Valentin Serov (Best Of Collection)

Valentin Serov (Best Of Collection)

Language: English

Pages: 200

ISBN: 190698140X

Format: PDF / Kindle (mobi) / ePub


The Moscow artists who began to move towards Impressionism in the 1880s admired the works of the young Serov, his pastoral landscapes so clearly revealing the lyricism of modest events in daily life. Benefi ting from the instruction of his teachers, Repine and Tchistiakov, he became the fi nest Russian portraitist of his generation. His skill is evident in some of his most beautiful paintings, “Young girl with peaches” or “Ulysses and Nausicaa”. Serov’s creative work and experience opened the way for Russian painting to become part of pictorial art in the 20th century.

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of Yermolova and other portraits of the same period had come to be used by Serov in all of his art. Many other Russian artists also adopted these principles, which had developed at the turn of the century in various national schools and were designated by different names (Art Nouveau in France and Belgium, Jugendstil in Germany, Sezessionstil in Austria, etc.). This style found its most obvious expression in architecture and interior decoration. Its characteristics included a new approach to the

turns out full of deep, inner meaning. Much of this is due to the firm principles of the style to which Serov always aspired and which, along with a number of contemporaries, he had actually created. It is characteristic that this style was given its fullest expression in his drawings and in the graphic skeleton of his paintings. Style is a type of art. Often one and the same type embraces not only different temperaments, but varying human interests that do not fall under the dominion of any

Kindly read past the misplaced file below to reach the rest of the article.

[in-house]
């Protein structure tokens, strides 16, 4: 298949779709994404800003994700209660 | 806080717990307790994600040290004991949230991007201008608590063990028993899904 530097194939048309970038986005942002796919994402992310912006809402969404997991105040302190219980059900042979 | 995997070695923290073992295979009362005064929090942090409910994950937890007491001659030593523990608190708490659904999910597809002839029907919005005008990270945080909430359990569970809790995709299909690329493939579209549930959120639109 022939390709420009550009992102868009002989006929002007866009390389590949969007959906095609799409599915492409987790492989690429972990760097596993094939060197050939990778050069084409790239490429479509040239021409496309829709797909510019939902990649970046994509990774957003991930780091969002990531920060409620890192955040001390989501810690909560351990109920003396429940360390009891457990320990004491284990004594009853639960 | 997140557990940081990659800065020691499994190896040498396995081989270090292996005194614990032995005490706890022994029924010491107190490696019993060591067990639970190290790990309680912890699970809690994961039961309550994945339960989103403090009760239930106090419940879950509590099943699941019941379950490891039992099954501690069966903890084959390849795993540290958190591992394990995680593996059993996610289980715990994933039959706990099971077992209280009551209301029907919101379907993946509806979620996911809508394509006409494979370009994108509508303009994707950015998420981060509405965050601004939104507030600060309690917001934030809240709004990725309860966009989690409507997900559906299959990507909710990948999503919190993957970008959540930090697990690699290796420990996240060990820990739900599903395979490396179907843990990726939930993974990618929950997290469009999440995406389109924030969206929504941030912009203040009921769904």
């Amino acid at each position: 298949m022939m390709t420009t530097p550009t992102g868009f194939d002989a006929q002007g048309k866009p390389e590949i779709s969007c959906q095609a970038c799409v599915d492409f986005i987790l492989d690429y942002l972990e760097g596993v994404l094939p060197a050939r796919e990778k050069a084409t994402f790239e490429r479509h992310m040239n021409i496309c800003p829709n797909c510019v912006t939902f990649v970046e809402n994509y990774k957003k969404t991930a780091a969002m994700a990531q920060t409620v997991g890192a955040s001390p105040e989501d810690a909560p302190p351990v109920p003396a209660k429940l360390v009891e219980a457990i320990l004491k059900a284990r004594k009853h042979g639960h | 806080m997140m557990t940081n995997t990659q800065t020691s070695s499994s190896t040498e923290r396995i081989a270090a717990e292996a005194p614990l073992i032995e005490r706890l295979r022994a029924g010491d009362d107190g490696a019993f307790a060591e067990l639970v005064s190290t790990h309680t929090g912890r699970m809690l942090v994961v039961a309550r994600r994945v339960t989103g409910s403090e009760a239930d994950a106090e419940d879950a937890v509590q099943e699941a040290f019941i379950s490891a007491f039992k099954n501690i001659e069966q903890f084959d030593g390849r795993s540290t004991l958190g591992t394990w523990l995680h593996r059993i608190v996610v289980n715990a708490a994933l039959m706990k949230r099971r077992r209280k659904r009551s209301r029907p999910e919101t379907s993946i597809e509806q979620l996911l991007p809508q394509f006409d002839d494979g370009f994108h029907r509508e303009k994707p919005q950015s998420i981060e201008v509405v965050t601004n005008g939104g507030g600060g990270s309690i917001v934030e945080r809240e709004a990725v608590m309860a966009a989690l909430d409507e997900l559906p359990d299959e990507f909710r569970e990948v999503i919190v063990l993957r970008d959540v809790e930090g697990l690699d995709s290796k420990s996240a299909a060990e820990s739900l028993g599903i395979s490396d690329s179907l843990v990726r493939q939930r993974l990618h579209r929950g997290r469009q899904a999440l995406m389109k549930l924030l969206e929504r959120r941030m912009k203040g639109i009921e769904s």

craftsmanship” that characterised the Old Masters. Venice, with its divine architecture and fairy-tale canals, simply went to Serov’s head. He felt himself at the height of his powers. He was surrounded by friends and loved ones. Finally, he had recently, in 1885, done an inconspicuous little study in Odessa entitled Bullocks (p. 55): the harmony achieved in the colour scheme of that piece filled him with satisfaction and led him to understand what an artist should aspire to. Portrait of Maria

done in 1895. Echoes of the former wealth of colours are discernible in Portrait of Konstantin Korovin (p. 36). But on the whole, Serov’s palette becomes more and more monochromatic, with a predominance of grey hues. His impressionism grows less pronounced and then vanishes for good, giving way to stylistic discovery of a totally different kind. The 1890s saw the emergence of Serov the portraitist, an artist of pungent characterisations, a master of the grand style, a sharp-eyed analyst, a

his occupation. Equally eloquent are the posture of a man accustomed to paint, not to sit for a painting; the sharp, professional eyes that know how to seize and to hold; the bohemian negligence in dress; and, finally, the temperamental painterly manner, similar to that of Korovin himself, that boldly combines the grey of the wall with the blue of the clothes, the red upholstery of the sofa and the red and white stripes of the cushion. Everything in the composition speaks of an artist in love

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